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Chicken Milanese

Chicken Milanese

An Italian classic, Chicken Milanese is a dish that can be seen on many a restaurant menu or personal cookbook. Simple, yet flavorful and easy to master.

Chicken Milanese

As you’re reading this post, I’m just stepping foot onto Italian soil for the first time ever in my life. Over the next two weeks, Chaser and I will be eating, drinking and galavanting our way through a country I’ve been dreaming about visiting since I was a little girl.

Chances are I’m tired, disoriented, my neck is sore, and I’m most definitely hungry. But the excitement I have for being where I am trumps everything. I can’t wait to share this incredible journey with you all over the next few weeks. Are you as excited as I am? I doubt it’s even humanly possible.

Our plane arrived today in Milan, where we won’t be spending much time, but I’m hoping to sample the local delicacy that is Milanesa while we’re here. These thinly sliced pieces of meat (usually veal) that are lightly breaded and fried, is one of my favorite meals of all time. My version of Milanesa uses chicken, and has been a staple in our house for a long time. Is it authentic? I have no idea But check back with me in a few weeks and I’ll be able to give you a full report. All I know, is it’s delicious.

Everyone where I’m from learned to make a chicken cutlet around the same time they learned to make a meatball. Chicken cutlets are a way of life in New Jersey. They get smothered with sauce and cheese for chicken parm, cut up for subs and sandwiches, and grubbed on late at night, ice cold, straight out of the fridge. But this has always been my favorite way to eat them, with lots of lemon and a simple arugula salad.

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Chicken Milanese is a fairly simple dish, but what sets these chicken cutlets apart from so many others is all in the details. The secret is the breadcrumbs: I always make my own. I used to make the breadcrumbs themselves from scratch, and if I ever have some old bread laying around I still do. But more recently I’ve been doctoring up plain panko breadcrumbs with garlic, herbs and lots and lots of cheese. Taking a little extra time to make your own breadcrumb mix results in a chicken cutlet that’s extra crunchy and extra flavorful. I like to think of the chicken cutlets in this dish as a big meaty croutons.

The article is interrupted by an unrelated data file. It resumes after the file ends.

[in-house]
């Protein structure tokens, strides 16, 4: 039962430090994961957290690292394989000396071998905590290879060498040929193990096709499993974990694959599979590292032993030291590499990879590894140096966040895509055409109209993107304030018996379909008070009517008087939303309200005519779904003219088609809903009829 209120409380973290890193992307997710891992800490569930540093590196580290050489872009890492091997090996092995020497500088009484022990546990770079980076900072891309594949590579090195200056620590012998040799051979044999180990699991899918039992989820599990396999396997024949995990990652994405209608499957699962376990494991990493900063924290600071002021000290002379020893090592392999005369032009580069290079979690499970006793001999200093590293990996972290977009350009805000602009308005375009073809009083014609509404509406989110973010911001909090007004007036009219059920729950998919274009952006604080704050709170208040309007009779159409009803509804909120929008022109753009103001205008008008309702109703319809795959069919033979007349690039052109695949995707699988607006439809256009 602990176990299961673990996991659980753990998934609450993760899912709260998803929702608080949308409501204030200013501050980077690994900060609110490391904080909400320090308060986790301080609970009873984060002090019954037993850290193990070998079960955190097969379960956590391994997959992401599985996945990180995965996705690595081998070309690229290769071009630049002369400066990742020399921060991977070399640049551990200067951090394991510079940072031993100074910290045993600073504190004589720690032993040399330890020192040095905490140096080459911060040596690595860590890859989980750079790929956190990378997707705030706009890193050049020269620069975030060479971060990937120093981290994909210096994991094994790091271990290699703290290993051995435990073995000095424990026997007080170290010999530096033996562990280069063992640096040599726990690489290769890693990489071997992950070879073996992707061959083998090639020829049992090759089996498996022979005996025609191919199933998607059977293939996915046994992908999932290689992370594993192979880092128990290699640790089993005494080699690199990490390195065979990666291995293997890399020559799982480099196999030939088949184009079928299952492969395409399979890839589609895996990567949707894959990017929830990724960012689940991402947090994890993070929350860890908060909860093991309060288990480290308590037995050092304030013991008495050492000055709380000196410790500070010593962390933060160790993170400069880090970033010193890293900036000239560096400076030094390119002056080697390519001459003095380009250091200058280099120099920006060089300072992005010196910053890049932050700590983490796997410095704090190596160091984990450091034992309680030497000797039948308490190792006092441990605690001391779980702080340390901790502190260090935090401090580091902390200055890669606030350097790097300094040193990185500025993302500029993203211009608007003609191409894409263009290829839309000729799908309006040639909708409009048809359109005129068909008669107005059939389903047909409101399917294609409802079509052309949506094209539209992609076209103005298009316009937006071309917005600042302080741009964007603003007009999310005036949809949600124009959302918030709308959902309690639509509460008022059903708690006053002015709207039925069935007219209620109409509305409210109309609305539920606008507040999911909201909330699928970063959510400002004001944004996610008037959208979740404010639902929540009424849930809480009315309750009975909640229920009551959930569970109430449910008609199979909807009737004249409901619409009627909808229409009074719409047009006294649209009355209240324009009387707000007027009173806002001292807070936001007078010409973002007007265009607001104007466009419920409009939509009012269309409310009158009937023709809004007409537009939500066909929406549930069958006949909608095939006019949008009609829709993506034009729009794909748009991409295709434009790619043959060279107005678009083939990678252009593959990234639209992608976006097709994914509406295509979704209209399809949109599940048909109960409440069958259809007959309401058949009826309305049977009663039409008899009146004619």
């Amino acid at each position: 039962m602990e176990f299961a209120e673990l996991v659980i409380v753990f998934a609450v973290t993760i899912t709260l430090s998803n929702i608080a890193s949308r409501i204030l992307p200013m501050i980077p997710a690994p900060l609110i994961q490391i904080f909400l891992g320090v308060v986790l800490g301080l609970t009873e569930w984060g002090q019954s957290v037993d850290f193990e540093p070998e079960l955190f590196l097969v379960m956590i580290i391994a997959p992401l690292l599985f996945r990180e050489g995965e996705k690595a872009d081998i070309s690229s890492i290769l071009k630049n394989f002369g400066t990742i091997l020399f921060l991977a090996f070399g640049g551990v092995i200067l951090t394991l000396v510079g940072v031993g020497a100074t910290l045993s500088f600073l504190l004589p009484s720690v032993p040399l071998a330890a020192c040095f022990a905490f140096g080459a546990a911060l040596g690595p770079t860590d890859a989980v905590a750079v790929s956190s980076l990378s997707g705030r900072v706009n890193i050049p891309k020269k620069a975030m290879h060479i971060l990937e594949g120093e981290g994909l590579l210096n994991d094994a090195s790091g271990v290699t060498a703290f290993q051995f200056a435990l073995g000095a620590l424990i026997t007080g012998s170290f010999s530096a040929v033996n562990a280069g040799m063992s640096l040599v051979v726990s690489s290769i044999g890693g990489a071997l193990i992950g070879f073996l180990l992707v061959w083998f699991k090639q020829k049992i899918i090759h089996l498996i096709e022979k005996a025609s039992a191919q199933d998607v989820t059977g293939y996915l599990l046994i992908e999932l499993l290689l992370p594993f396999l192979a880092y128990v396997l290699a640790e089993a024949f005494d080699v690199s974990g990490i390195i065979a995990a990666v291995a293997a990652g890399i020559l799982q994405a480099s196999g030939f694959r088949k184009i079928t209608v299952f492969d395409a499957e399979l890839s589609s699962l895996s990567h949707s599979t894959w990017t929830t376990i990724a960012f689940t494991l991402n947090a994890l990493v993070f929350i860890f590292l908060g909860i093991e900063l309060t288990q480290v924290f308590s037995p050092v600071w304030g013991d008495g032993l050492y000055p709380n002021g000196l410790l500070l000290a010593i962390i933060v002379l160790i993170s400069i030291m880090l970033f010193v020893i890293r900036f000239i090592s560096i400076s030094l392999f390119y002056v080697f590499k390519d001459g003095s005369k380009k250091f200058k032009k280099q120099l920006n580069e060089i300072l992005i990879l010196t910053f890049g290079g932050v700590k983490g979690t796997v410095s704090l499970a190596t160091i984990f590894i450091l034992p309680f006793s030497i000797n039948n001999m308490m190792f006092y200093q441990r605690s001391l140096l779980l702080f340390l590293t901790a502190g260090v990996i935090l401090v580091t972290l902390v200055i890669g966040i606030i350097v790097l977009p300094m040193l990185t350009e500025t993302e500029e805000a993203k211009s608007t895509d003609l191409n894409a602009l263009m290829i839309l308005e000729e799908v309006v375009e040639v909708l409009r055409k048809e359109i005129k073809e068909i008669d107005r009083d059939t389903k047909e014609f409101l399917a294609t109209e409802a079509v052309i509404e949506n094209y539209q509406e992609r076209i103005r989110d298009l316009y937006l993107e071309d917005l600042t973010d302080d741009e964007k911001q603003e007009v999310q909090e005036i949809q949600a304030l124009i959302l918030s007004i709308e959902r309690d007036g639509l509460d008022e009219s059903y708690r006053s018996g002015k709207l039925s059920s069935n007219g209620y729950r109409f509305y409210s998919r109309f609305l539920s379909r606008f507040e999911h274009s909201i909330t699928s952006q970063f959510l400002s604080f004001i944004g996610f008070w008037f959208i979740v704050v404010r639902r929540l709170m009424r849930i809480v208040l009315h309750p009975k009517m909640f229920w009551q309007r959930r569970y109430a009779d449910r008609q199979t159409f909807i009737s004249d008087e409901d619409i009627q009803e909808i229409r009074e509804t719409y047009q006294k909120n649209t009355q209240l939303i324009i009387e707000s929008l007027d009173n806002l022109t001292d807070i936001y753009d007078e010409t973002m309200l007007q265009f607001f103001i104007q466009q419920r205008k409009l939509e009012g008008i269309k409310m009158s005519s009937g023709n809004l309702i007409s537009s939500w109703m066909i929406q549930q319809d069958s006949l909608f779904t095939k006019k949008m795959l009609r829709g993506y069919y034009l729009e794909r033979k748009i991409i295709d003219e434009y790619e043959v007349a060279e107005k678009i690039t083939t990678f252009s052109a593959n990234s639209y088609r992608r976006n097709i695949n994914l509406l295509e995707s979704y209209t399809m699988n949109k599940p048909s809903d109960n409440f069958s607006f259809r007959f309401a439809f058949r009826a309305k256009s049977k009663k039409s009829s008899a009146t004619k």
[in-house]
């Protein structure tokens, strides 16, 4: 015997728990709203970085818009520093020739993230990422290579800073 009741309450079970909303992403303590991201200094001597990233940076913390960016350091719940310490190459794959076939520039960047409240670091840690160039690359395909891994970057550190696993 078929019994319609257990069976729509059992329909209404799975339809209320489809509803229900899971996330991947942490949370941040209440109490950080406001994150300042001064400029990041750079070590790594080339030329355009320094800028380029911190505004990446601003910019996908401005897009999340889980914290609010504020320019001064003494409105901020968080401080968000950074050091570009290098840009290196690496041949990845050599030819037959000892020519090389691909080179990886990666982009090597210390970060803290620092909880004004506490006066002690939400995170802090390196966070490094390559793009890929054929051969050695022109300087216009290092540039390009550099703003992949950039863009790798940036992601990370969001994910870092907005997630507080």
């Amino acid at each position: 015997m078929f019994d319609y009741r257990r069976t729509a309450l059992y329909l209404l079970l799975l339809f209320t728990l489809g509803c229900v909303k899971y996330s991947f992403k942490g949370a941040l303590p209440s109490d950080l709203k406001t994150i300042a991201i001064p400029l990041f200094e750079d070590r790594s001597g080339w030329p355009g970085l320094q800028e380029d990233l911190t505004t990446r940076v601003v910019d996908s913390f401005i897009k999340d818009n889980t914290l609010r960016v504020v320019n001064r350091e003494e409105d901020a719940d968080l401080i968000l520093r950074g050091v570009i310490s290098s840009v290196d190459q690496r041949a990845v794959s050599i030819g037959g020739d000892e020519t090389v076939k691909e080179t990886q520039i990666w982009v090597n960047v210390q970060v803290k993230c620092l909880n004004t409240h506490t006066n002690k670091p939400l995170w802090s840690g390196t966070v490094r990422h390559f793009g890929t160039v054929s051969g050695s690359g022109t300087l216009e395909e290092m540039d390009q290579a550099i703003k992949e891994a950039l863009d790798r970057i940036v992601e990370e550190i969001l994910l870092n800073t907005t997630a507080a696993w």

Ciao for now!


  • Author: Nicole Gaffney
  • Yield: 4 Servings 1x
  • Category: Secondi



For the Chicken

  • 3 cups panko breadcrumbs
  • 2 large cloves garlic (finely minced)
  • 3 tablespoons finely minced fresh parsely
  • 1/2 teaspoon kosher salt
  • 1/2 teaspoon pepper
  • 3/4 cup plus 1/2 cup finely grated pecorino Romano cheese
  • 3 eggs
  • 1 cup AP flour
  • 2 lbs boneless (skinless chicken breasts)
  • salt and pepper to taste
  • olive oil for frying

For the Salad

  • 3 cups assorted heirloom tomatoes (cut into a large dice)
  • 2 tablespoons fresh basil (minced (optional))
  • 3/4 teaspoon kosher salt
  • freshly cracked black pepper to taste
  • 1/4 cup freshly squeezed lemon juice
  • 1/2 cup extra virgin olive oil
  • 8 ounces fresh arugula (cleaned and dried (the spicier, the better))
  • 4 ounces or more Parmigiano Reggiano or Grana Padano
  • lemon wedges for serving


For the Chicken

  1. In a medium, shallow bowl, combine the panko, garlic, parsley, salt, pepper, 3/4 cup pecorino Romano, and set aside.
  2. In another medium, shallow bowl, whisk together 3 eggs with 1/2 cup pecorino Romano and 1 tablespoon water until fully combined. Pour the flour into another shallow bowl or plate.
  3. Cut the chicken into thin, even slices.
  4. Take one piece of thinly sliced chicken and place it on a cutting board. Place a piece of plastic wrap over top, and use a meat mallet to pound it out to be about 1/2 inch thick.
  5. Repeat with the remaining chicken, then season each piece with salt and pepper, generously on each side.
  6. Set up the breading station so that the chicken is on the far left, then next to it the flour, then the egg, then the breadcrumbs, and then another plate to hold the breaded chicken.
  7. Take a piece of chicken and dip it into the flour to coat on all sides, then tap off the excess (*See note).
  8. Next, coat it in the egg mixture, and let the excess drip off. Then, into the breadcrumbs. Be sure to press it and move it around so that it’s thoroughly coated.
  9. Place the chicken on the reserved plate, and repeat with the remaining pieces.
  10. Heat a generous amount of olive oil in a large, heavy bottomed saute pan over medium-high heat, and preheat the oven to 300 degrees.
  11. Place 1-3 chicken breasts in at a time, depending on how many your pan can hold. Don’t overcrowd the pan.
  12. Cook until golden brown on each side, and then remove to paper towels or a rack to drain. Place each piece on a sheet pan and hold in the oven while you cook the remaining chicken.

To Serve

  1. Combine the tomatoes, basil (optional), salt, pepper, lemon juice and olive oil in a bowl and stir to combine.
  2. Just before serving, toss the arugula with the tomato mixture.
  3. Serve each chicken breast topped with a big handful of the salad, then use a vegetable peeler to shave some fresh parmigiano Reggiano over the top. Serve with extra lemon wedges.


When breading, I try to designate one hand for touching only dry things, like flour and breadcrumbs, and one hand for touching only wet, like the raw chicken and eggs. This prevents you from breading your fingers in the process.

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